Energy-Aware Batch Scheduling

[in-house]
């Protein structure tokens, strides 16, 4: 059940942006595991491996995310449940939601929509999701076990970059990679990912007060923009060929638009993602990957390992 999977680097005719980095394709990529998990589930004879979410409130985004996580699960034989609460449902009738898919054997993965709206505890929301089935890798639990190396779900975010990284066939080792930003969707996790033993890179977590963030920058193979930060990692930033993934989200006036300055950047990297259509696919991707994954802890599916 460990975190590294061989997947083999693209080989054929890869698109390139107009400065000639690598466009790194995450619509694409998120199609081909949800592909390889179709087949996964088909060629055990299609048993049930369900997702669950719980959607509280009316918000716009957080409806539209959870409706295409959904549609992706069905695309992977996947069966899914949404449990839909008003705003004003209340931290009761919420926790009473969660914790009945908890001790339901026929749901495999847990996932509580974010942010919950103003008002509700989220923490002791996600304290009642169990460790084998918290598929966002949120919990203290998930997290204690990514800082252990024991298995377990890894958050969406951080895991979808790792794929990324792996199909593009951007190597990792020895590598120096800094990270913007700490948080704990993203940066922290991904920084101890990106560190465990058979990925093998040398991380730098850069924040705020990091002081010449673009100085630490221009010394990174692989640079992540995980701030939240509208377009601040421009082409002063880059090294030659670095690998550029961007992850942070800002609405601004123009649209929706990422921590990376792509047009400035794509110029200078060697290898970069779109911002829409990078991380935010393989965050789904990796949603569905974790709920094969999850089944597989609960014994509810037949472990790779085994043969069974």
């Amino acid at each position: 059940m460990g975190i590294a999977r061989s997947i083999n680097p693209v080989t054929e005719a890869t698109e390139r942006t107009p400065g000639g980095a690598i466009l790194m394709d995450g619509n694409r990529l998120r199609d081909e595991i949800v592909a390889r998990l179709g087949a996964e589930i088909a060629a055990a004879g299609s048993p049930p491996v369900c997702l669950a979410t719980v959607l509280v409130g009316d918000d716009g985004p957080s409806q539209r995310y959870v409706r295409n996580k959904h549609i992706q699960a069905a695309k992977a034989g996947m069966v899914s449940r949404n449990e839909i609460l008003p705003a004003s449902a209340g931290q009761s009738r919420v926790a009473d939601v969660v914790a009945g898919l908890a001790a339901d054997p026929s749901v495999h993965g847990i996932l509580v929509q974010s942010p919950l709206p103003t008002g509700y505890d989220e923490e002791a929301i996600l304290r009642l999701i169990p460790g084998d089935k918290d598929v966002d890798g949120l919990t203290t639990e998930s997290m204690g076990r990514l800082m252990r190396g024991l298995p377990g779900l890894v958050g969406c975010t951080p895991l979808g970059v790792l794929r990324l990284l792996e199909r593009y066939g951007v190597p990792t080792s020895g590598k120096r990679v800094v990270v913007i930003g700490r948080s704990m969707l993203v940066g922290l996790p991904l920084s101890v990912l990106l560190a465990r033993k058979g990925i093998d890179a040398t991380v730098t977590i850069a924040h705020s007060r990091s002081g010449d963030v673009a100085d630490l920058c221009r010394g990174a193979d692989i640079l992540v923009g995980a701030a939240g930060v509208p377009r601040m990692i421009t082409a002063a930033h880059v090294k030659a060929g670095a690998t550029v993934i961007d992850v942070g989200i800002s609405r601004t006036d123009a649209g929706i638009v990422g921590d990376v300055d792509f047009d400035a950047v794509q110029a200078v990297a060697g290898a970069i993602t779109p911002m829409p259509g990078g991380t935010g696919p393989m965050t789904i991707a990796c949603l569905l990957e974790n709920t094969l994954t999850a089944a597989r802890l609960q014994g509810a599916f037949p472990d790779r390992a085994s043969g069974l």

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The subject of this thesis concerns algorithmic aspects of energy-related trends in computation. Within recent years, the computationally heaviest jobs are executed over massive corpora residing at data centers, whose energy profiles differ from those of standard desktops, and whose power consumption translates into an operational budget on the order of millions of dollars. Designing schedules to optimize notions of power consumption is sometimes at odds with standard techniques prevalent in the classical scheduling theory, which has traditionally focused on objectives capturing the interests of the scheduler (e.g., makespan) or of individual jobs (e.g., flow time). Thus, we study a fairly simple model of energy usage: the active time scheduling model. Formally, we are interested in scheduling a set of n jobs, each with release time, deadline and processing requirement, on a system comprised of a single batch machine, with batch parameter B. (The machine can be working on up to B jobs at the same time.) The cost of a schedule is simply the amount of time that the system, i.e., the machine, is working. This is akin to the magnitude of the schedule's projection onto the time axis. The underlying assumption is that the cost for the machine to be active is roughly the same, regardless of whether it is working on only one job or operating at full capacity. We give a fast algorithm for the basic case in which jobs are unit length and time is slotted. When time is not slotted, the problem still admits a polynomial-time solution, albeit of higher time complexity, via dynamic programming techniques. On the other hand, when time is slotted, but jobs may have multiple feasible intervals, the problem is NP-hard for B > 2, and otherwise can be solved via b-matching techniques. When jobs are arbitrary in length and can be preempted, but have a single feasible interval, we also show that a large class of algorithms is 5-approximate. We also empirically compare algorithms within this class with the incumbent greedy algorithm due to Wolsey; the latter algorithm is widely implemented in practice. This comparison is cast within a framework general enough to capture other canonical covering problems, most notably Capacitated Set Cover. In particular, we design a heuristic LPO that essentially complements Wolsey's algorithm and propose optimizations to both approaches. At a high level, our findings solidly establish LPO as a competitive, if not superior, alternative to Wolsey's algorithm, with respect to both solution quality and number of subroutine calls made. Finally, this thesis makes theoretical headway on the well-studied busy time problem. The key assumption that sets this apart from the aforementioned active time problem is that under the busy time model, the system has access to an unlimited number of identical batch machines. For non-preemptive jobs of arbitrary length, we give a 3-approximation that leverages important insights for the special case where the instance consists of interval jobs. When preemption is permitted, we give an exact algorithm for unbounded B; this result yields a simple 2-approximation for bounded B.